Supply Chains – “Green” Just Isn’t Enough Anymore. It’s Time to Be Energy Productive.

Supply Chains – “Green” Just Isn’t Enough Anymore. It’s Time to Be Energy Productive.

Our World of Limited Resources and Growing Energy Demand Requires the Source Energy Analysis of Supply Chains
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Bill Rebozo, VP of Product Strategy

Thursday, June 26, 2014 - 2:15pm

CAMPAIGN: Source Energy Blog


Why are organizations expanding the boundaries of traditional resource analysis to include their suppliers? First of all, many of these organizations realize that a majority of their actual footprints exists in their supply chains. Walmart discovered that over 90% of its environmental impact stems from its supply chain.  The United States Environmental Protection Agencies also estimates that more than 75% of emissions in many industries stem from supply chains. Secondly, evolving standards are pressuring organizations to look beyond their direct consumption. The Global Reporting Initiative (GRI) G4 Guidelines requires organizations to extend the boundaries of their analysis to include supply chains:  

“The globalization of the world economy has led to a corresponding growth in the complexity of sustainability management. Organizations must now design sustainability management processes that include not just their own operations, but also address impacts of business partners in the supply chain.” - GRI Statement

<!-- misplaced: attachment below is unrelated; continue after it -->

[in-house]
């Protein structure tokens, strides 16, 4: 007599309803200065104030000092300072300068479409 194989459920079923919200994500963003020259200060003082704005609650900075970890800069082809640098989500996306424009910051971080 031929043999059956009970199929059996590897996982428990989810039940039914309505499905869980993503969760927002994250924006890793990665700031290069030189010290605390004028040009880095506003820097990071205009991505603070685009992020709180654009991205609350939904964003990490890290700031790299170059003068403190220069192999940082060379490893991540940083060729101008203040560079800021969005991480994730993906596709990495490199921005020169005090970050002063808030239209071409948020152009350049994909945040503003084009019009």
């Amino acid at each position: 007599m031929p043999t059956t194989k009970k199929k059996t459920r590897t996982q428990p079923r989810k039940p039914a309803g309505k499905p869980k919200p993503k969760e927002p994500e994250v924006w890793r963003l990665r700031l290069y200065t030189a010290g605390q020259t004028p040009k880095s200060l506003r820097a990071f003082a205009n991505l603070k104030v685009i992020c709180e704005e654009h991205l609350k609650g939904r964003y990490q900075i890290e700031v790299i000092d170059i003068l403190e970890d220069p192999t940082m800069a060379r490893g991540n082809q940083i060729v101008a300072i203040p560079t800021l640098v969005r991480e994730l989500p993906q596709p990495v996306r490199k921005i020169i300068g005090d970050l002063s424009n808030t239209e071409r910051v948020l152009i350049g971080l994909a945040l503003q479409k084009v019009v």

Ok, so a majority of an organization’s environmental footprint exists in supply chains and reporting standards are evolving to include this analysis. But what direct benefits do organizations stand to gain by measuring and attempting to manage this complex environment? There are the obvious earth friendly “brand” arguments, but the real strategic benefit is that these organizations can identify “hotspots” in their supply chain where regional resources are inefficient and unsustainable. Price volatility and supply shortages disrupt operations and are costly. A water intensive manufacturing plant in the arid Southwest or an electricity intensive plant in the coal dominated Midwest pose real threats to an organization that relies on products or components produced in those regions. These challenges are nothing new, yet organizations still struggle to address them.

What is the best way to actually measure resources in your supply chain? How can you make effective management decisions, directly comparing, for example, the manufacturing plants noted above? . . . .